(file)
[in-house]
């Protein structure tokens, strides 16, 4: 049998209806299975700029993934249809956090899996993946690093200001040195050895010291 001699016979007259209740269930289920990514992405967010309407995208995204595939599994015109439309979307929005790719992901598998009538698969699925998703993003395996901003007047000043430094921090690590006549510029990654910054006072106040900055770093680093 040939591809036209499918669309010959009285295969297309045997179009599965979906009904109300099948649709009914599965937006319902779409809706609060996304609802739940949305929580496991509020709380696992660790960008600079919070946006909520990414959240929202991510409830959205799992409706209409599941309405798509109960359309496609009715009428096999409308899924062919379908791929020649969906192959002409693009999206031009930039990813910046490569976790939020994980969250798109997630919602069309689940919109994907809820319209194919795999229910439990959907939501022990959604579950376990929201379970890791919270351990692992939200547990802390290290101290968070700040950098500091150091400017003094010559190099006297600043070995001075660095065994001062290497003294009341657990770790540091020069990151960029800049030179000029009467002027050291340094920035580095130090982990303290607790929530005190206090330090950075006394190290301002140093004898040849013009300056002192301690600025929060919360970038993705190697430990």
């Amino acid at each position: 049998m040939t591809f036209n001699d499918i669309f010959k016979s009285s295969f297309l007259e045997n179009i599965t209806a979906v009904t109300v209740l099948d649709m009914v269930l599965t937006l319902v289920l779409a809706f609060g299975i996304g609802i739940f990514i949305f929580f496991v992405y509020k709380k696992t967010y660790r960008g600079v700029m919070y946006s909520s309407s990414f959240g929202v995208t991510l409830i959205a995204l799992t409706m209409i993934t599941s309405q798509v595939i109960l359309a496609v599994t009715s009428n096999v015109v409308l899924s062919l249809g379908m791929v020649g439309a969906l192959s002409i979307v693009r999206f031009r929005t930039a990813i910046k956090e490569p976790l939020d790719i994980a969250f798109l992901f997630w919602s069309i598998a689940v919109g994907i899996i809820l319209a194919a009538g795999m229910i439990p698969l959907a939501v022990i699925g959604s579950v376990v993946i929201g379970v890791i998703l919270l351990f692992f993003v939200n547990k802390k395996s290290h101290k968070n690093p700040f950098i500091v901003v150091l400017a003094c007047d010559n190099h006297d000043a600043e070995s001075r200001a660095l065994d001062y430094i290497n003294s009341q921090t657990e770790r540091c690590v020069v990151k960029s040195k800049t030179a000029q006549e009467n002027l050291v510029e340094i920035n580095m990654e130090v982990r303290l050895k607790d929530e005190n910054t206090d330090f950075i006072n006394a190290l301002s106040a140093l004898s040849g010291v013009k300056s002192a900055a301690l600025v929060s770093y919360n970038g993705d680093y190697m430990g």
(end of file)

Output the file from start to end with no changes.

[in-house]
């Protein structure tokens, strides 16, 4: 049998209806299975700029993934249809956090899996993946690093200001040195050895010291 001699016979007259209740269930289920990514992405967010309407995208995204595939599994015109439309979307929005790719992901598998009538698969699925998703993003395996901003007047000043430094921090690590006549510029990654910054006072106040900055770093680093 040939591809036209499918669309010959009285295969297309045997179009599965979906009904109300099948649709009914599965937006319902779409809706609060996304609802739940949305929580496991509020709380696992660790960008600079919070946006909520990414959240929202991510409830959205799992409706209409599941309405798509109960359309496609009715009428096999409308899924062919379908791929020649969906192959002409693009999206031009930039990813910046490569976790939020994980969250798109997630919602069309689940919109994907809820319209194919795999229910439990959907939501022990959604579950376990929201379970890791919270351990692992939200547990802390290290101290968070700040950098500091150091400017003094010559190099006297600043070995001075660095065994001062290497003294009341657990770790540091020069990151960029800049030179000029009467002027050291340094920035580095130090982990303290607790929530005190206090330090950075006394190290301002140093004898040849013009300056002192301690600025929060919360970038993705190697430990």
């Amino acid at each position: 049998m040939t591809f036209n001699d499918i669309f010959k016979s009285s295969f297309l007259e045997n179009i599965t209806a979906v009904t109300v209740l099948d649709m009914v269930l599965t937006l319902v289920l779409a809706f609060g299975i996304g609802i739940f990514i949305f929580f496991v992405y509020k709380k696992t967010y660790r960008g600079v700029m919070y946006s909520s309407s990414f959240g929202v995208t991510l409830i959205a995204l799992t409706m209409i993934t599941s309405q798509v595939i109960l359309a496609v599994t009715s009428n096999v015109v409308l899924s062919l249809g379908m791929v020649g439309a969906l192959s002409i979307v693009r999206f031009r929005t930039a990813i910046k956090e490569p976790l939020d790719i994980a969250f798109l992901f997630w919602s069309i598998a689940v919109g994907i899996i809820l319209a194919a009538g795999m229910i439990p698969l959907a939501v022990i699925g959604s579950v376990v993946i929201g379970v890791i998703l919270l351990f692992f993003v939200n547990k802390k395996s290290h101290k968070n690093p700040f950098i500091v901003v150091l400017a003094c007047d010559n190099h006297d000043a600043e070995s001075r200001a660095l065994d001062y430094i290497n003294s009341q921090t657990e770790r540091c690590v020069v990151k960029s040195k800049t030179a000029q006549e009467n002027l050291v510029e340094i920035n580095m990654e130090v982990r303290l050895k607790d929530e005190n910054t206090d330090f950075i006072n006394a190290l301002s106040a140093l004898s040849g010291v013009k300056s002192a900055a301690l600025v929060s770093y919360n970038g993705d680093y190697m430990g």